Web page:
In 1980, art historian Barbara Novak, reevaluating paintings of nature by Heade, Gifford, and Kensett, described “one of the first major inventions of American [United States] visual culture.”1 Well into the 1860s, Heade painted light-filled coastal landscapes, lake scenes, and salt marshes, with an occasional solitary boatsman, lone fisherman, or duck hunters.
Some of his best-known paintings show Narragansett Bay, Lake George, and Newburyport.2[Fig. 2] By 1861, meteorological effects became his hallmark, and Heade’s works marked the dark hush before the storm, the lingering colors of twilight, and glowing haze of sunrise.3 [Fig. 3]
During the decade of the Civil War, Heade made trips to Brazil in 1863-1864, to Nicaragua and Colombia in 1866, and to Colombia, Panama, and Jamaica in 1870.4 From graceful palm tree to ominous volcano, Heade managed a “reconciliation of detail and effect” in landscape paintings expressing esthetics derived from Humboldt and influenced by Church.5 Heade also continued to sustain Thoreau’s abiding philosophy in pictures of “stillness and serene composure.”6
During the 1870s, Heade ceased to include human figures in his landscapes. This omission made new demands of his viewers. His work invited viewers of both genders to contemplate natural vistas rather than stalk in silent compliance with hidden marksmen, or, one might add, real-estate speculators. The viewer became companion in nature with the artist, leaving no tracks in nature.
From the vantage of travel, Heade watched frontier expansion, and moving to Florida, a last frontier, he reexamined the issues of nature and the public good. Settling down in St. Augustine, Heade found an acceptable esthetic middle ground for his art and personal contentment. In his green and pink landscapes, the wet meadows of Florida’s eastern coast softly beckon with radiant fullness.
These pictures were not scenes followed by popular “after the hunt” displays of dead ducks, hanging rabbits, and guns.7 Complete and satisfying in their own right, Heade’s largest panoramas, 52 x 96 inches, required no sequels. For those “new to Southern scenery” and those “who dread[ed] the sea,” Heade introduced the artistic possibilities of the “Great Florida Marsh,” or, in the words of another Florida promoter, Harriet Beecher Stowe, “the inside passage.”8
Heade also painted portraits, most now lost, and floral arrangements, parlor pictures. Along with his landscapes, this diverse body of pictures, as well as friendships with painters Church and F.O.C. Darley would have sufficed to secure Heade’s place in the annals of American art. Heade, however, developed another vocation, after having been, as he confessed, “almost monomaniac on hummingbirds” since childhood.9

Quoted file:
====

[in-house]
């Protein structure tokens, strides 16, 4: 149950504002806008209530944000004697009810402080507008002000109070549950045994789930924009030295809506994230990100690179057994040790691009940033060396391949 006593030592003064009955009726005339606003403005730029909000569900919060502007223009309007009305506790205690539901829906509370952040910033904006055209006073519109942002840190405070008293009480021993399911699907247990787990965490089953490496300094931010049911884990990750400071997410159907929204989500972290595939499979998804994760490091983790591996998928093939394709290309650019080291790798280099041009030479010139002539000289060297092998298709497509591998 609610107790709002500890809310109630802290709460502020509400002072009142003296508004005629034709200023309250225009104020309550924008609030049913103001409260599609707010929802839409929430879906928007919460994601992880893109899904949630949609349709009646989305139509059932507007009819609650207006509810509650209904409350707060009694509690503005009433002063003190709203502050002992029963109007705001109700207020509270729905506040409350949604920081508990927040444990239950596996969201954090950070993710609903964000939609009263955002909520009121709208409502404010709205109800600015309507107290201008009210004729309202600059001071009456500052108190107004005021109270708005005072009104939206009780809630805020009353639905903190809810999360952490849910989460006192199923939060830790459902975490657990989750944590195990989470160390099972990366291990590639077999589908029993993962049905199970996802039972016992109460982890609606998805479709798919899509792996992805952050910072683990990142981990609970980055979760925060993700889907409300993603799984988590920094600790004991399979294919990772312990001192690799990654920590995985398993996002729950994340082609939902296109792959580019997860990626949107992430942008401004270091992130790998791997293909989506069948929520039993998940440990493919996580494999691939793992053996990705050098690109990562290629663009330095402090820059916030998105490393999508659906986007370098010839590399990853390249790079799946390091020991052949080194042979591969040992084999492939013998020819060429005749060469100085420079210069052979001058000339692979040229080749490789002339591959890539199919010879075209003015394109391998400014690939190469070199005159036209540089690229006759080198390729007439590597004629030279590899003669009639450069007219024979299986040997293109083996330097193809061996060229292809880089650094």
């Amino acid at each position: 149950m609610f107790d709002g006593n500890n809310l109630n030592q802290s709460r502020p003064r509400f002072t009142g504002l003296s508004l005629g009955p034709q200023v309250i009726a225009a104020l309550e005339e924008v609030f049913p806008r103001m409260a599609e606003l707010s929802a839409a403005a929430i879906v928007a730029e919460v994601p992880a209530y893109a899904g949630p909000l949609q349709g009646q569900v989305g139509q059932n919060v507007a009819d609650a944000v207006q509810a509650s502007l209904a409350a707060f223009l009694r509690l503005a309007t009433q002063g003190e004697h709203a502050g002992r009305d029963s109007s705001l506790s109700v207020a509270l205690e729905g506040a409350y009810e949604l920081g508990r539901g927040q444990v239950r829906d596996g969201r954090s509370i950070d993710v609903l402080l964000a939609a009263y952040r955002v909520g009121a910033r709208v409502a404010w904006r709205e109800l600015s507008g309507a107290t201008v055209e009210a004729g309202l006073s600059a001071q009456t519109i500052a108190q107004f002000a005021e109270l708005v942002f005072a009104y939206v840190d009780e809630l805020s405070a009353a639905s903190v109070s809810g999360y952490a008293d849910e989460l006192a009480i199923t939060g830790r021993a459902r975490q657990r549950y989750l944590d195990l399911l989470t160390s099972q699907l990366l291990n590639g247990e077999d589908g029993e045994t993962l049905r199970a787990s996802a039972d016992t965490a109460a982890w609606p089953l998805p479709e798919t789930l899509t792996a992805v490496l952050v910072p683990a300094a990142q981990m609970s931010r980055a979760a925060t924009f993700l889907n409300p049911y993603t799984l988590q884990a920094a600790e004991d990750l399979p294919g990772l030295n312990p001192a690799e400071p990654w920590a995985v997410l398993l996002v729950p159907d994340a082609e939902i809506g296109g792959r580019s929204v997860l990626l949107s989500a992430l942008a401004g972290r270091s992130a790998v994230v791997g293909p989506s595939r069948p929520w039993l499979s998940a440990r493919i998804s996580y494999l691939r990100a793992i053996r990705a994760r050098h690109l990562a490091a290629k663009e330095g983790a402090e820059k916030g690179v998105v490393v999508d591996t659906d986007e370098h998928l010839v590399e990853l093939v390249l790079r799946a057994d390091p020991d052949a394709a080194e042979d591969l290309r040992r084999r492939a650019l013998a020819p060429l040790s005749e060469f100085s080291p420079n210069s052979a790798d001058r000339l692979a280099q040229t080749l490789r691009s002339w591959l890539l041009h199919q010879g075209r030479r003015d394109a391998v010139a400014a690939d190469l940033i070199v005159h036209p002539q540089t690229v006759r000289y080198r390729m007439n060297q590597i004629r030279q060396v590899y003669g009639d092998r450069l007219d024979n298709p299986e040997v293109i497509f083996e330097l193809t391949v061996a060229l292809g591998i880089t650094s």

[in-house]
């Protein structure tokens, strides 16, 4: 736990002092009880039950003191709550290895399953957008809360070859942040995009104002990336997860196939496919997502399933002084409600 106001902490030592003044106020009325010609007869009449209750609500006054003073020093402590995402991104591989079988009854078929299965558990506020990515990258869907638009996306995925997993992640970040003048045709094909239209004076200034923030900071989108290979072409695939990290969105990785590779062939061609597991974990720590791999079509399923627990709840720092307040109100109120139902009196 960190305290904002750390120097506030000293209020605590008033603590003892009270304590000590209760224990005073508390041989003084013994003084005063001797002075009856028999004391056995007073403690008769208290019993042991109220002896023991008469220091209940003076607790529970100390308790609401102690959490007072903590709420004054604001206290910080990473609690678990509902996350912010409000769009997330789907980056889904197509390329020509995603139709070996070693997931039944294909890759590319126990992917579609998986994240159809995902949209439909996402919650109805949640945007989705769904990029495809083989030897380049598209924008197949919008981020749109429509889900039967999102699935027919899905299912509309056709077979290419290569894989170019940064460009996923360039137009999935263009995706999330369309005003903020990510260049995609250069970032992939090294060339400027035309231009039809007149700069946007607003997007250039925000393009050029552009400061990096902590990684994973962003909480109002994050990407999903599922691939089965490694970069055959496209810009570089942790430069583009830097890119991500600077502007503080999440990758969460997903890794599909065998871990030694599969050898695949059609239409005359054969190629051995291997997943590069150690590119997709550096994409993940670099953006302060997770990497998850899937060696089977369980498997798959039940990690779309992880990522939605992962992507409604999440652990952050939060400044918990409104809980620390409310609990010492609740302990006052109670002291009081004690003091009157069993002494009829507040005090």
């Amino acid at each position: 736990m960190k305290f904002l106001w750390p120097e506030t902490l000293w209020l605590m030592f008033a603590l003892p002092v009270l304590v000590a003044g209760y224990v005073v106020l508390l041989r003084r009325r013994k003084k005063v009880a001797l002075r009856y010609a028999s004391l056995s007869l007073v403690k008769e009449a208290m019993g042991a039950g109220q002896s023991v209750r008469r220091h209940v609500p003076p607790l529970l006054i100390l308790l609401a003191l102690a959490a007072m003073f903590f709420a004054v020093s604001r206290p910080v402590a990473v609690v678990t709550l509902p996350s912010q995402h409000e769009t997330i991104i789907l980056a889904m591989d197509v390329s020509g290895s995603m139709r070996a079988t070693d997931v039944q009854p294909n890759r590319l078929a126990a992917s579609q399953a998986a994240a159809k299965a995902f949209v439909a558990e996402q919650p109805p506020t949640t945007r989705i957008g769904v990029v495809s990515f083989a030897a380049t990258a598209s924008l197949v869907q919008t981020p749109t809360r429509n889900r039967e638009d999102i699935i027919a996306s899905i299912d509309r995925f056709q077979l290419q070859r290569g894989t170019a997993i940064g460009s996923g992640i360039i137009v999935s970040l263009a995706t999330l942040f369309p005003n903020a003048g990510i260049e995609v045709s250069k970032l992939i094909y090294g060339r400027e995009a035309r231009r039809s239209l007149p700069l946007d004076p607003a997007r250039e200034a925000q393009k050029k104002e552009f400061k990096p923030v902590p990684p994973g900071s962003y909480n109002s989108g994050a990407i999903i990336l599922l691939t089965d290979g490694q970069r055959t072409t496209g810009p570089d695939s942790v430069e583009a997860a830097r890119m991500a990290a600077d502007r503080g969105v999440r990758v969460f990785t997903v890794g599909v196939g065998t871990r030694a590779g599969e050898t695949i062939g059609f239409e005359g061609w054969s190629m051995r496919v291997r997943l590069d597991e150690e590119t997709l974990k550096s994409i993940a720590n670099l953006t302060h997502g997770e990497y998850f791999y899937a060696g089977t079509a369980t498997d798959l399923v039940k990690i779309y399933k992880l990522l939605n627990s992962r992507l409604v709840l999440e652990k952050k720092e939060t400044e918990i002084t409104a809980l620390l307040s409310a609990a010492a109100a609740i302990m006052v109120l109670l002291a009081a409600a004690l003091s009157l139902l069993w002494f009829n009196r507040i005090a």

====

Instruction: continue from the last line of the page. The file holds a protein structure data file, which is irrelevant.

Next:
In Florida, he frequently wrote about the charms of the little “mutton chops” that were regular visitors at his abode.10 For Heade, hummingbirds were more than a garden pastime for senior years, and one writer has suggested that his growing interest in these uniquely New World birds led the artist from “prosaic portraits” to deeper intellectual pursuits.11 Heade first painted the tiny birds in 1862. His signature compositions situated hummingbirds with orchids in Amazonia. [Fig. 4]
In 1862, Darwin published his book on the fertilization of orchids by insects to showcase adaptation in the plant, as well as the animal world, and by 1904, the popularity of the subject required a popular edition with additional illustrations, many by Fritz Muller of Brazil.12 Heade, in England on two known occasions, could have visited the orchid herbarium at Kew Gardens and possibly, too, the collection of living orchids at the Royal Botanic Garden.
In the United States also, orchids had become popular hothouse ornamentals. Enthusiasts enjoyed colored illustrations of them in Curtis’s Botanical Magazine, and the St. Augustine Historical Society owns Heade’s birds-eye views of two of his favorites, Laelia purpurata and Cattleya spp., native to Mexico and Brazil.13 [Fig. 5]